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LAX gunman told police he acted alone

  • California Highway Patrol officers march past Terminal 1 at Los Angeles International Airport Friday, Nov. 1, 2013. A gunman armed with a semi-automatic rifle opened fire at the airport on Friday, killing a Transportation Security Administration employee and wounding two other people. Flights were disrupted nationwide. (AP Photo/Reed Saxon)

LOS ANGELES — The gunman charged in the deadly shooting at Los Angeles International Airport lay bloodied and handcuffed on the floor of Terminal 3 after being gunned down by police, but he replied to critical questions that helped authorities lock down the scene.

Paul Ciancia, 23, was hauled away moments later on a stretcher and later heavily sedated for medical reasons, but not before he told investigators he had acted alone when he opened fire in the terminal, a law enforcement official who has been briefed on the investigation told The Associated Press on Sunday.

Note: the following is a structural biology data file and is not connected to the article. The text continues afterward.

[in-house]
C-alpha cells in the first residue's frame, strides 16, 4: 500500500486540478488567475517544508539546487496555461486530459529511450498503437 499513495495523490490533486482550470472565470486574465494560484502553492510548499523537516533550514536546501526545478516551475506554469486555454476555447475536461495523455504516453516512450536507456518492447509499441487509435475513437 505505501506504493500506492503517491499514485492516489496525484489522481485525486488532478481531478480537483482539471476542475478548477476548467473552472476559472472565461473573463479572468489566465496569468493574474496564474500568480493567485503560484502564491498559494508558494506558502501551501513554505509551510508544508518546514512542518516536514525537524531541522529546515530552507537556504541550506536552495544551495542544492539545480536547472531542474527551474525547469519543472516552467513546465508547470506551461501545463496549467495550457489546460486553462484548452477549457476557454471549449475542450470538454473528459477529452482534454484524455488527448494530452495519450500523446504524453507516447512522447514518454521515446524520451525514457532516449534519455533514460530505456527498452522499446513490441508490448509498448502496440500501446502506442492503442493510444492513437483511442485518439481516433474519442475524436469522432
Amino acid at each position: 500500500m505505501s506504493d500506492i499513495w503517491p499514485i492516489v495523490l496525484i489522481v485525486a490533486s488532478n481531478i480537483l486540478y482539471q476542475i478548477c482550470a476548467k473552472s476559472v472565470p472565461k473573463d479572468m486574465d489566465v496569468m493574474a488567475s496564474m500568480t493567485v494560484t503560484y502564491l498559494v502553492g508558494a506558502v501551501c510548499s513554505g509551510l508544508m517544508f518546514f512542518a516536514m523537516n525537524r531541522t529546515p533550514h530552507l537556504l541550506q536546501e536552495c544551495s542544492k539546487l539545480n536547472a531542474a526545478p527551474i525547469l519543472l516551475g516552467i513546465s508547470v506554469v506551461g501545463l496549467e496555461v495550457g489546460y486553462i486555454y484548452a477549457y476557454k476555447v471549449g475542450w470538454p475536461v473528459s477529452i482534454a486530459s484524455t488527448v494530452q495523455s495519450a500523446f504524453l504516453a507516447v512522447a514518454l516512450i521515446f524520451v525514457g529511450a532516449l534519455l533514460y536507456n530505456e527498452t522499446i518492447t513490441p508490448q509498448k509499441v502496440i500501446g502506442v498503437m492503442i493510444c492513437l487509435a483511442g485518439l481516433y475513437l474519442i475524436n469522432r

Ciancia, an unemployed motorcycle mechanic who recently moved to Los Angeles from the small, blue-collar town of Pennsville, N.J., also told police a friend had dropped him at LAX on Friday just moments before he shot a Transportation Security Administration officer at point-blank range and wounded three other people, including two more TSA workers.

LAX Shooting

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Officials do not believe that the friend knew of the shooter's plans. Ciancia arrived at the airport in a black Hyundai and was not a ticketed passenger.

Ciancia was under 24-hour armed guard at the hospital Sunday after being shot four times, the official said. He was sedated for medical reasons, the official said, adding that one gunshot to the mouth blew a molar out of his jaw.

Ciancia is facing charges of murder of a federal officer and committing violence at an international airport. The charges could qualify him for the death penalty.

It was not immediately clear when he would make a first court appearance given his medical condition.

In court documents and interviews, authorities spelled out a chilling chain of events, saying Ciancia walked into the airport, pulled a .223-caliber assault rifle from his duffel bag and fired repeatedly at 39-year-old TSA officer Gerardo I. Hernandez. He turned back to see Hernandez move and returned to finish him off, according to surveillance video reviewed by investigators.

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